From Raw Story.com An oncologist who actually voted for Bush (what on earth was HE thinking?) said Frist is not a practicing physician and should not be blending medicine with politics. Sounds like voodoo medicine and politics to me.
Senate GOP leader takes flak from colleagues
4/17/2005 @ 9:19 am EST
Senate GOP leader Frist under fire from colleagues
From a Newsweek release: LINDSEY GRAHAM EXPRESSES CONCERN OVER BILL FRIST’S INVOLVEMENT IN PRAYER SERVICE ABOUT EASING SENATE FILIBUSTER DEBATE RULE; JOHN MCCAIN TRYING TO WORK OUT A DEAL WITH RED-STATE DEMOCRATS ABOUT THE FILIBUSTER RULE; IN PRIVATE LETTER, 31 OF FRIST’S HARVARD MEDICAL SCHOOL CLASSMATES ACCUSE HIM OF USING HIS MEDICAL DEGREE IMPROPERLY. (Full story here.
New York-In a private letter to Sen. Bill Frist, 31 of the 165 members of his Harvard Medical School class of 1978 accused him of using his medical degree improperly, reports Chief Political Correspondent Howard Fineman. The letter was a response to Frist’s role in the case of the late Terri Schiavo. As she lay dying in Florida, Frist-who said he had reviewed court documents and videos-appeared on the Senate floor. Saying he “spoke more as a doctor than a senator,” he declared that “there seems to be insufficient information to conclude” that Schiavo-an icon to religious conservatives-was in a “persistent vegetative state” that would justify allowing her to die.
Frist’s office declined comment; according to public records, at least 13 of the 31 classmates had donated money to Democrats in the past five years. Still, Dr. Lewis Rose, an oncologist who said he voted for President George W. Bush last year, insists Frist had overstepped. “He had no right to use the cloak of the Hippocratic oath, no matter who was right,” Rose tells Newsweek. “He’s got medical training and a medical perspective, but he is not a practicing physician and has no business using that in politics. Period. If he does, he won’t get any of his classmates’ votes who signed this.”
In his profile of Frist, which appears in the April 25 issue of Newsweek (on newsstands Monday, April 18), Fineman reports that even some Bible-belt Republicans were troubled by Frist’s planned involvement in a nationally televised prayer service to be held at a megachurch in Louisville next Sunday. (The service focuses on the need to ease the Senate filibuster debate rule so that the Republican majority can confirm Bush’s most controversial judicial nominations. Frist’s role: a four-minute videotape stressing a secular argument-that presidents deserve “up or down” votes on all picks.) The sponsoring Family Research Council’s flame-throwing message-filibusters are anti-Christian-predictably infuriated Democrats. And Republican Sen. Lindsey Graham of South Carolina told Newsweek, “Questioning a senator’s motives in that way is a very dangerous precedent. That goes to a level where the Senate has never gone before. It is a very unhealthy turn of events.”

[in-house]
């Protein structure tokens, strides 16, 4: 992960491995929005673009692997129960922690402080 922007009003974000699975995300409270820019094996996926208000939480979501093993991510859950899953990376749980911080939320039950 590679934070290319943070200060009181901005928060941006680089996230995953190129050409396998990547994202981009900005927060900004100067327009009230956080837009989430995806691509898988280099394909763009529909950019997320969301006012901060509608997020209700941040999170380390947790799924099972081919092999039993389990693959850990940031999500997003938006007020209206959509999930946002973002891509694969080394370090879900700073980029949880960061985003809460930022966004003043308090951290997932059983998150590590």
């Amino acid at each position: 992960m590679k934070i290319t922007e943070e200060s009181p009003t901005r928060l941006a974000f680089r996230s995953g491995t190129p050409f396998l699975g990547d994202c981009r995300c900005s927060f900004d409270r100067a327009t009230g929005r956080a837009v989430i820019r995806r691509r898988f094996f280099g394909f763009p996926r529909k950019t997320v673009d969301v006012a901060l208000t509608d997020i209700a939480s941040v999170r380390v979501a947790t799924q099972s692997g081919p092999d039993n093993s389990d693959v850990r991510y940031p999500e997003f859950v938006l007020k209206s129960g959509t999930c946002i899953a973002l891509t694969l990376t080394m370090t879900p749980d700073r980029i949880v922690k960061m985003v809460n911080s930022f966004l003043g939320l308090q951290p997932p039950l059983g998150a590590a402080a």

The competition for the pre-presidential allegiance of the Republicans’ grass-roots Christian soldiers is ferocious. Among the less-encumbered competitors eager to outdo Frist is his third-in-command, Sen. Rick Santorum of Pennsylvania. He told Newsweek that he would consider impeachment proceedings against the federal judges in the Terri Schiavo case; that he favors term limits for federal judges, and that he would consider redrawing the boundaries of judicial districts to break up the liberal Ninth Circuit. Frist, aides say, does not support any such ideas.
Frist’s solution to an “out of control” judiciary is limited to easing the filibuster rule. But winning the vote to do so is a difficult task even though he has a 55-vote majority. Three Republicans have abandoned him-including John McCain-and several more have made noises about doing so. Few think the compromise Frist will offer to the Democrats next week will fly. McCain, on his own, is also trying to work out a deal with some Red State Democrats, Newsweek has learned. And Sen. Trent Lott of Mississippi, whom Frist replaced as leader in a painful episode, is pushing an uncompromisingly hard line-happy, insiders say, to make life at the top uncomfortable for Frist.
I'll Call That Interesting
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